Life For Leaders

Life for Leaders is our digitally delivered devotional, sent every day.
A number of light bulbs hanging from a ceiling

Calling in COVIDtide: We Have Received Mercy

Right now, right here—whether you are sheltered in place, working as an essential employee, trying to get unemployment payments, seeking discernment for next steps, or wherever you might be at this moment—it might not feel like the best place or time to proclaim God’s mighty acts. Remember this, though: in your daily life you are sustained by the God who calls you and chooses you and reminds you that you are precious in his sight. His mercy is everlasting, and his love is sure.

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a cross in front of a cloudy sky

Calling in COVIDtide: A Man Named Stephen and a Man Named Saul

Stephen is commonly called Christianity’s first martyr. It’s interesting that the church’s first martyr wasn’t one of those called to preaching and teaching, but instead was called to administrative leadership. Yet he preached anyway with his life. We don’t know what the signs and wonders were that he did, but they seem to have occurred as he was fulfilling the ministry to which he had been called.

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A father and child standing on a bridge

Prayers for Workers:
When Your Leadership is Thriving

As good things happen in your work, rejoice in God’s blessings, recognizing his grace at work in your life.

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A beggar in the subway holding up a sign that says "Seeking human kindness"

Walking with God with an Open Heart

As Christ followers, we need to have hearts open to others. We should be people of genuine compassion. If God’s love truly dwells in us, then we will be drawn to love others. This love will be ignited by our open hearts. But, as John makes abundantly clear, our feelings of love must also be expressed in tangible action. Immediately after implying that our hearts should be open, not closed, John adds, “Little children, let us love, not in word or speech, but in truth and action” (1 John 3:18).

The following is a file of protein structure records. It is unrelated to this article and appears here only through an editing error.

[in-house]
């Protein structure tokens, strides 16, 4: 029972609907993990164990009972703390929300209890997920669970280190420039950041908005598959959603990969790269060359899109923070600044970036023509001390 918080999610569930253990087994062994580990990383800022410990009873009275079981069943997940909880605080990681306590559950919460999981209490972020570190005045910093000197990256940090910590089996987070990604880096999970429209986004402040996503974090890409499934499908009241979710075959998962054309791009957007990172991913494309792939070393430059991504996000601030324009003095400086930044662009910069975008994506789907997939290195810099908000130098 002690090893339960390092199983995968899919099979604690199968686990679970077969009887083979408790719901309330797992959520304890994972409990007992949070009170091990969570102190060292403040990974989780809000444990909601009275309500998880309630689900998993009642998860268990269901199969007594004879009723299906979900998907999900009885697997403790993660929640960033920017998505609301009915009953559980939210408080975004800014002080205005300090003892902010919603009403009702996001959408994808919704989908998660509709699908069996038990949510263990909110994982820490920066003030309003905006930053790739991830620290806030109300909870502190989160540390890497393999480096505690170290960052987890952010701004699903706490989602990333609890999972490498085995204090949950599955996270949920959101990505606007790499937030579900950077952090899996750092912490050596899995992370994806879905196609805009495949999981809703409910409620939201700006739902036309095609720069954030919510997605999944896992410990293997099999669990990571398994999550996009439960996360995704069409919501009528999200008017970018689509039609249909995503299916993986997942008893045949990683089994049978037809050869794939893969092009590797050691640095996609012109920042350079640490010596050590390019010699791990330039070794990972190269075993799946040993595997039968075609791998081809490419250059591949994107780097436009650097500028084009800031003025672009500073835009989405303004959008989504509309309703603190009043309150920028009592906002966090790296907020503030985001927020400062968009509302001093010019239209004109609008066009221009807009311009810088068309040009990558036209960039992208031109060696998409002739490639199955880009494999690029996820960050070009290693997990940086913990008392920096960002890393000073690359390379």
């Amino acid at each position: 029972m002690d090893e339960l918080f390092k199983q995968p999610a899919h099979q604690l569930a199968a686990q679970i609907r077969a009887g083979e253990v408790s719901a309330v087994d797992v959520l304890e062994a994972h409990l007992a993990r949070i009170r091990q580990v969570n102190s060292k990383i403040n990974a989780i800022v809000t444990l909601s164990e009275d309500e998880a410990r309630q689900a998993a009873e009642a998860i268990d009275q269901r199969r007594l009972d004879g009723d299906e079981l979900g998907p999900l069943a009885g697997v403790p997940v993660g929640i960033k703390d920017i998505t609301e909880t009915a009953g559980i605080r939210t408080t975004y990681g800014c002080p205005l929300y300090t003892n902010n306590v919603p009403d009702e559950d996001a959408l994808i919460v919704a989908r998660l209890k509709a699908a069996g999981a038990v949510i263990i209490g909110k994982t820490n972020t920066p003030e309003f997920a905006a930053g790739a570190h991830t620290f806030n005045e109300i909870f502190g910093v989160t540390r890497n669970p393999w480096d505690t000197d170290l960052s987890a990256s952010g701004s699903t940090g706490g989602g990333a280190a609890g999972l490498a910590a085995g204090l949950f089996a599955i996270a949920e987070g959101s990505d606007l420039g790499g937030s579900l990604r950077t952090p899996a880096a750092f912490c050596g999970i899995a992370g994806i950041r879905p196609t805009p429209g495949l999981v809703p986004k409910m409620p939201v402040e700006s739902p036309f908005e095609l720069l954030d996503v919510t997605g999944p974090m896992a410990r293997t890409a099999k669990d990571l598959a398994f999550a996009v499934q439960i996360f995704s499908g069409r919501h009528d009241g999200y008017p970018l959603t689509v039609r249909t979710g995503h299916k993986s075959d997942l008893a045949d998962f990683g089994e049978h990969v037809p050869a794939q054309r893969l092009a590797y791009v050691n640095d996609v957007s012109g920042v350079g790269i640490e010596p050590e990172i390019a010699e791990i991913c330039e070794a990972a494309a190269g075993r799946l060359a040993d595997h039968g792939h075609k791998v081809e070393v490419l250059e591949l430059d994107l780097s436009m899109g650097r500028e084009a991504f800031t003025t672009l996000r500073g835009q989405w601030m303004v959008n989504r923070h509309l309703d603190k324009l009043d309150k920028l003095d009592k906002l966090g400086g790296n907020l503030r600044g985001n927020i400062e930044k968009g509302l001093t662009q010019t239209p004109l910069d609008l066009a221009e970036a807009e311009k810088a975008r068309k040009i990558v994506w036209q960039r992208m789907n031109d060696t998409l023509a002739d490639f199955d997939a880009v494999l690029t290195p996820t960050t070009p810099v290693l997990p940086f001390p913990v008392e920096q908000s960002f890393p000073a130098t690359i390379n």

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A young woman and an older woman looking at a sunrise

Walking with God in Uncertain Times

Compassion for others is not extra credit for Christians. Take Colossians 3:12, for example: “As God’s chosen ones, holy and beloved, clothe yourselves with compassion, kindness, humility, meekness, and patience.” As people who are special to God because of his grace in Christ, the first thing we’re to put on is “compassion.” The original language is even more powerful. It says that we’re to clothe ourselves with “a heart of compassion” (splanchna oiktirmou). This isn’t simply a matter of appearing to care for others. Rather, it’s having your heart moved by the sufferings of others and the acting on that empathy.

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An elderly man sitting on stairs

Life in Lockdown:
Shaped in Solitude

Relationship with other people is essential to our humanity. Yet, at the same time, Scripture commends the value of being alone at times.

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